Manson's conclusion that the District had not violated the contract was based upon Manson's belief that (1) the District had given the Complainant the consideration which she was contractually entitled to as a Food Service employe and (2) that Complainant's custodial work did not provide the Complainant with any seniority rights within the Custodial Department. Given the focus of Complainant's arguments, Complainant apparently does not take issue with Manson's conclusion that the District had given the Complainant the consideration which was due to her as a Food Service Department employe. Nor does the record establish that this conclusion was arbitrary, discriminatory or made in bad faith.

. . .

It is not evident that any bargaining unit member has obtained a custodial position by virtue of perform-ing summer custodial work. Moreover, as demonstrated by Manson's letter of June 21, 1990, other bargaining unit members had been advised that the performance of more than twenty days of summer work did not provide rights in the custodial department. By concluding that custodial "summer work" did not provide the Complainant with seniority rights in the custodial department, Manson acted in good faith and not in an arbitrary or discriminatory manner.

In determining whether or not the Union violated its duty of fair representation toward the Complainant, it is neither necessary, nor appropriate, to determine whether or not Manson correctly concluded that Complainant had performed "summer work" in 1990 and 1991. 9/ Rather, the issue to be determined is whether or not Complainant has demonstrated that Manson's conclusion is arbitrary, discriminatory or in bad faith.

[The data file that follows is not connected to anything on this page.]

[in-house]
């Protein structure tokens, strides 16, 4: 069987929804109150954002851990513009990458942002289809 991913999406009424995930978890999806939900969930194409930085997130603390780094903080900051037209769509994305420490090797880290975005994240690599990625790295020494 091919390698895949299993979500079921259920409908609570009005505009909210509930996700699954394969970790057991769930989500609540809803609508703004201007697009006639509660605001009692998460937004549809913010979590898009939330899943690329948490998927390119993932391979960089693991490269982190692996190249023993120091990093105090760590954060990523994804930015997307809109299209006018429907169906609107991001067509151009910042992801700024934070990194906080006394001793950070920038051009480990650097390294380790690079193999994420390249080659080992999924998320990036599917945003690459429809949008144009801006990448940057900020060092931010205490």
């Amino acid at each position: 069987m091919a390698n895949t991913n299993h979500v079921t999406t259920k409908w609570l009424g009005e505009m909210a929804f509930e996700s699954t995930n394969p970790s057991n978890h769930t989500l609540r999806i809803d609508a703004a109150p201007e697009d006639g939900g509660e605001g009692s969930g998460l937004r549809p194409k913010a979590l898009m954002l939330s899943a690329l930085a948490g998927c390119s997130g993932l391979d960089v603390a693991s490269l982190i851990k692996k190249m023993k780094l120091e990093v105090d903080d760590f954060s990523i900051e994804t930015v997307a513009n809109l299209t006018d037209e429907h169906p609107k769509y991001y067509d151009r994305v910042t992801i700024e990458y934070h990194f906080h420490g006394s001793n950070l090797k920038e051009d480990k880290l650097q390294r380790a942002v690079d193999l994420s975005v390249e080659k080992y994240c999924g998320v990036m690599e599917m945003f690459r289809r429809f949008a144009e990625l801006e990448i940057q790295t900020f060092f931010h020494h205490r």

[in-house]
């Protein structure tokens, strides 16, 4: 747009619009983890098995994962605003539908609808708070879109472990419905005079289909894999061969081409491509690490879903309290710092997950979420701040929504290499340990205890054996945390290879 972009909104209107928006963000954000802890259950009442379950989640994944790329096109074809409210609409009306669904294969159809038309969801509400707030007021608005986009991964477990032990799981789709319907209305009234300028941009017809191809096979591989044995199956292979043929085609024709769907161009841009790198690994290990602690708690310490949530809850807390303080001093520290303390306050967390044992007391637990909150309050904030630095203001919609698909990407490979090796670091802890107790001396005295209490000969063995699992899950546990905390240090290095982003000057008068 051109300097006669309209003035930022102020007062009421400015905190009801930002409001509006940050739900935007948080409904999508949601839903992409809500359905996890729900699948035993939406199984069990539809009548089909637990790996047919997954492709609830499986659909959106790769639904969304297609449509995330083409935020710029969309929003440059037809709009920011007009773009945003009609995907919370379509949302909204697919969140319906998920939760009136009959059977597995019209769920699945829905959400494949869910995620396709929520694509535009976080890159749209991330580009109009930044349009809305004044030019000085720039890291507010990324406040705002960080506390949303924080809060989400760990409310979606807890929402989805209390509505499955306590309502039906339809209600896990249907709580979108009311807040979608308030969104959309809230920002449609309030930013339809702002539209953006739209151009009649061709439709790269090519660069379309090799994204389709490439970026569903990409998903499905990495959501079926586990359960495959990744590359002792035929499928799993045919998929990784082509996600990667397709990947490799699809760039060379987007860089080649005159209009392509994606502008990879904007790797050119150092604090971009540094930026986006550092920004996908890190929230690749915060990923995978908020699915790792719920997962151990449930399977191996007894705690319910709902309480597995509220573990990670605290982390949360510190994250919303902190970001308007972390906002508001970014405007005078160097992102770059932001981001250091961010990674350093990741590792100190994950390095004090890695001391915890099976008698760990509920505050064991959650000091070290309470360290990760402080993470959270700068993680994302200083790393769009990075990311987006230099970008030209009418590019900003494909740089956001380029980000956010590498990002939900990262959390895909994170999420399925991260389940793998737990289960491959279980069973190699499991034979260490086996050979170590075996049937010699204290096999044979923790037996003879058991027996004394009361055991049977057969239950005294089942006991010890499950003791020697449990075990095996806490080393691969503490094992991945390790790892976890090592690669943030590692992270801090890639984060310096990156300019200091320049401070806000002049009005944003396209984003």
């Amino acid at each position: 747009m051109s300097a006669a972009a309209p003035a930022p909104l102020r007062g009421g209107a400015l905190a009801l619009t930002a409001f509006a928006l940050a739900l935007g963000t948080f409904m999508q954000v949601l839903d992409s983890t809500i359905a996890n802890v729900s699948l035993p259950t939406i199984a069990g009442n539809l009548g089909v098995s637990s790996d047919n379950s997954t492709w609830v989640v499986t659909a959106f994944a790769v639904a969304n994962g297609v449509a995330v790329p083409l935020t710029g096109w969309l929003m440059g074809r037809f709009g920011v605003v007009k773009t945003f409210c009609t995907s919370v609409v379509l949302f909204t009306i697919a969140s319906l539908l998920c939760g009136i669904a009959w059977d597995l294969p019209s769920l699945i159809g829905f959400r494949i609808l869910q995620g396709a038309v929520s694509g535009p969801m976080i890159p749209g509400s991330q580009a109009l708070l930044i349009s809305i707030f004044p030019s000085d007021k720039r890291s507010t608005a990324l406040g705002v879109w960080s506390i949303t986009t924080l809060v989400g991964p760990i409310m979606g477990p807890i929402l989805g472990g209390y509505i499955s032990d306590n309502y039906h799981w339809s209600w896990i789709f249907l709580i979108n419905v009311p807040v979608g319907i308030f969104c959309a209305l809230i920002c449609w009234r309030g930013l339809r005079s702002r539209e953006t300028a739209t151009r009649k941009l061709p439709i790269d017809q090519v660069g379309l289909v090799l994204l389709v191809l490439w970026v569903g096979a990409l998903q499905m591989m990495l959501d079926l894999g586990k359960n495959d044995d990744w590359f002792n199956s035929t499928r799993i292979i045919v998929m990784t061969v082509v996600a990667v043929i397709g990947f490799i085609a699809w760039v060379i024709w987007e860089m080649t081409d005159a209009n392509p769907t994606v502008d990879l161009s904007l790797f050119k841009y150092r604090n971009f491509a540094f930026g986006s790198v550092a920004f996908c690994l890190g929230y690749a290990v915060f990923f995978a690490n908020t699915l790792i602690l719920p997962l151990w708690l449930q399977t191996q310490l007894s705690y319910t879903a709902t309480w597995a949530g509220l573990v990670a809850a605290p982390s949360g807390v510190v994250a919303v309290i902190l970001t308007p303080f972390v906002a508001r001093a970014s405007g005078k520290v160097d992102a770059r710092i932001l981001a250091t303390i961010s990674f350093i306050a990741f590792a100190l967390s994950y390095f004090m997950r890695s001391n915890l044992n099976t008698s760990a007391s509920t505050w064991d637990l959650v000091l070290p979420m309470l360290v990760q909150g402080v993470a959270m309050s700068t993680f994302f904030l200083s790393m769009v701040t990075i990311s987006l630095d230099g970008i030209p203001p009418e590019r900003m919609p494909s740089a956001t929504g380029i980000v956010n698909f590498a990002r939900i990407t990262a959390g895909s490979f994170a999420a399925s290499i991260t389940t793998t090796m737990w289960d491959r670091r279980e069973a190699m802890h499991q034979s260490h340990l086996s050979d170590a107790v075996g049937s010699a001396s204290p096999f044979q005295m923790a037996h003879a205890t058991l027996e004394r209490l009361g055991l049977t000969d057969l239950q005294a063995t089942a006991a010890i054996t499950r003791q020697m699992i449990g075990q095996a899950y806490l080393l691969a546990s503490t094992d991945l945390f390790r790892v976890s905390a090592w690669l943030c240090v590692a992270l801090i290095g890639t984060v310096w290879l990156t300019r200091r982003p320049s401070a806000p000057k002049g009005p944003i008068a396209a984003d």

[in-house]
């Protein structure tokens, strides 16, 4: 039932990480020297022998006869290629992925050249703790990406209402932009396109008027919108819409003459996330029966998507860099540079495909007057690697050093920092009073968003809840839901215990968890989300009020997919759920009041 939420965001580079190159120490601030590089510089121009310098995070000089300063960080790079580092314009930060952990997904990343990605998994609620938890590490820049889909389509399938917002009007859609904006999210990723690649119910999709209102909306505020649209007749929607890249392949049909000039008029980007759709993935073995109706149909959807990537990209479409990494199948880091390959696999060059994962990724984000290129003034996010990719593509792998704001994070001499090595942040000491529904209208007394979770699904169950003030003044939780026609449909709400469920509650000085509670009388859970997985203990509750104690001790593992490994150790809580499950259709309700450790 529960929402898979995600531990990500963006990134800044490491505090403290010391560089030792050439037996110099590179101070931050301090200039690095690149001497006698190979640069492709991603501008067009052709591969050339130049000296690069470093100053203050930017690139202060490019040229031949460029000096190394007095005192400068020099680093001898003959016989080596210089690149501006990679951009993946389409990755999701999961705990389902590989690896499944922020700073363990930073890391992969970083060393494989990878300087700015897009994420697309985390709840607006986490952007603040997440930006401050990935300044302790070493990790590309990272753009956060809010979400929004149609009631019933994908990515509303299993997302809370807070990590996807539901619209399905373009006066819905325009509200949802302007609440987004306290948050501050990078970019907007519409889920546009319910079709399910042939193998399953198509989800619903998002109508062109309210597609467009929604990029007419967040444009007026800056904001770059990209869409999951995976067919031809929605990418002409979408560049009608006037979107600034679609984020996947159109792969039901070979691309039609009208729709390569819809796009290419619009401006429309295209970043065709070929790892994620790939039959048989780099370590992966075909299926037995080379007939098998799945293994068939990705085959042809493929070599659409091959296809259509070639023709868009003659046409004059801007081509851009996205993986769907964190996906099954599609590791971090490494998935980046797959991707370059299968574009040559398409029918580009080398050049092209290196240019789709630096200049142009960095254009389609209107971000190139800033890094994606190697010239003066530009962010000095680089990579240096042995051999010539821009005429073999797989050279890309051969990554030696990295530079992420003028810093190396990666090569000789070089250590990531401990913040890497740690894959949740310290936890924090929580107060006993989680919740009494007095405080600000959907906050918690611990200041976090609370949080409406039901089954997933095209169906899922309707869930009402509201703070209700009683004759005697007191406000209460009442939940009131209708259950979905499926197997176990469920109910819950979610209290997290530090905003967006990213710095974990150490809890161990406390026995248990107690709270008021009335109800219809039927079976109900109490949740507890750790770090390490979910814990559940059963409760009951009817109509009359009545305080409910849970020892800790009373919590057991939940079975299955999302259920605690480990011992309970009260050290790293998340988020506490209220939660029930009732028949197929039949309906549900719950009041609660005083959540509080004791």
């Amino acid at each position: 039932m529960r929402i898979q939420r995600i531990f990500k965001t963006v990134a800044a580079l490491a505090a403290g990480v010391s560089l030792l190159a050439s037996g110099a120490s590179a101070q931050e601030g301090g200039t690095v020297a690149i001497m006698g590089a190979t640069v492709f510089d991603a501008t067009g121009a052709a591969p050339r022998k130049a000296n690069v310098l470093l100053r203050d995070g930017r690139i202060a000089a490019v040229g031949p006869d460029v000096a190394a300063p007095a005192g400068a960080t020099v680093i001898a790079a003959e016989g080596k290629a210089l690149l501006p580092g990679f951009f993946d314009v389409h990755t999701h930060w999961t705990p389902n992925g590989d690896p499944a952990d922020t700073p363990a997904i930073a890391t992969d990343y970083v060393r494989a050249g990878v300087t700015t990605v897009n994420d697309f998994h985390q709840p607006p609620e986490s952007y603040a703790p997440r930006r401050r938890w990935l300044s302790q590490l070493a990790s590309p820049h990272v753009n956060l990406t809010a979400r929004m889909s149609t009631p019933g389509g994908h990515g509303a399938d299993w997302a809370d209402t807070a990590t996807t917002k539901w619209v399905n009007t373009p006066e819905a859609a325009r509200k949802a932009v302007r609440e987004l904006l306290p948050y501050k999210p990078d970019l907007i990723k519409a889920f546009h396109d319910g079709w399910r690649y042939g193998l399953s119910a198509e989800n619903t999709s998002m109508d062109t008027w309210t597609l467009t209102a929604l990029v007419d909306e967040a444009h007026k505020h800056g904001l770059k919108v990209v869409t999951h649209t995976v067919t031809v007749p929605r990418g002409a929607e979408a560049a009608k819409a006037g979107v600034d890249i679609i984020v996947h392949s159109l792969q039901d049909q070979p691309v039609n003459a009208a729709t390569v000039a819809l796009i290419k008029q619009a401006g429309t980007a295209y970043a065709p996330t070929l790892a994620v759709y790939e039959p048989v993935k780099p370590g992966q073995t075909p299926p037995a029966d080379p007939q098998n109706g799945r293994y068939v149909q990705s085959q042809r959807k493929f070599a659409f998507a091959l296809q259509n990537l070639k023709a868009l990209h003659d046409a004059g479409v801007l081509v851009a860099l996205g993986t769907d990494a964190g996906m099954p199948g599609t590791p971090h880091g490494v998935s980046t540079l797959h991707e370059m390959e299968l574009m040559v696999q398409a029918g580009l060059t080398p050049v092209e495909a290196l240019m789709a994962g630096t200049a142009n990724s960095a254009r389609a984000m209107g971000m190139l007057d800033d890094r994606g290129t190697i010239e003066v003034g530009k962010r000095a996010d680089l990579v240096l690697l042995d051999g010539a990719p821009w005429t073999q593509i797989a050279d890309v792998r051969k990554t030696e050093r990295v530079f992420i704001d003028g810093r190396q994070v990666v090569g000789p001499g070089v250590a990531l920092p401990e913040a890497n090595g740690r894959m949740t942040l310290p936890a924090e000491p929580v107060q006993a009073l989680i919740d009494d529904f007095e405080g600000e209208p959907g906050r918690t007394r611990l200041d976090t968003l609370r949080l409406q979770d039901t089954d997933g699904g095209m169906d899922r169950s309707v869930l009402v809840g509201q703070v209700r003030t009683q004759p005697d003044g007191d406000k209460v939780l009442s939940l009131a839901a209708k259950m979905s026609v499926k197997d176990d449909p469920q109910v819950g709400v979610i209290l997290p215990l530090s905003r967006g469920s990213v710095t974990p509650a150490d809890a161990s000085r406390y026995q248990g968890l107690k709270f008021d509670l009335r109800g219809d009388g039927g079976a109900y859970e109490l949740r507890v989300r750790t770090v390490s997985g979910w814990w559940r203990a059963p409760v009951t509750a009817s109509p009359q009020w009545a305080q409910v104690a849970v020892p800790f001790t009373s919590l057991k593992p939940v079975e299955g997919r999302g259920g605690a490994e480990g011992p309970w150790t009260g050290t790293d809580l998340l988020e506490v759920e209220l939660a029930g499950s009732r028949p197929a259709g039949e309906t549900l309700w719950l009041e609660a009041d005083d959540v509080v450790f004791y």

Complainant acknowledges that the District hires summer custodians to perform cleaning tasks which are not normally performed during the school year. 10/ Complainant further acknowledges that, when she was a "temporary" employe in 1990 and a "substitute" employe in 1991, she performed tasks normally performed by the summer custodians. 11/

The custodial work relied upon by the Complainant was performed in July and August of 1990 and in May and June of 1991. It is not evident that Whittenberger performed any of his "substitute" custodial work during the summer months. Complainant has not demonstrated that Manson acted in bad faith, or was arbitrary or discriminatory, when he concluded that the Complainant, unlike Whittenberger, had performed custodial "summer work."

It is evident that the Complainant has filed several grievances, as well as complaints with various State and Federal agencies concerning the conduct of the District and NUE. Additionally, the Complainant has complained to the Union about the adequacy of its repre-sentation. The record, however, does not demonstrate that the Union's decision to not appeal Complainant's December, 1992, grievance to arbitration was motivated, in any part, by hostility toward the Complainant.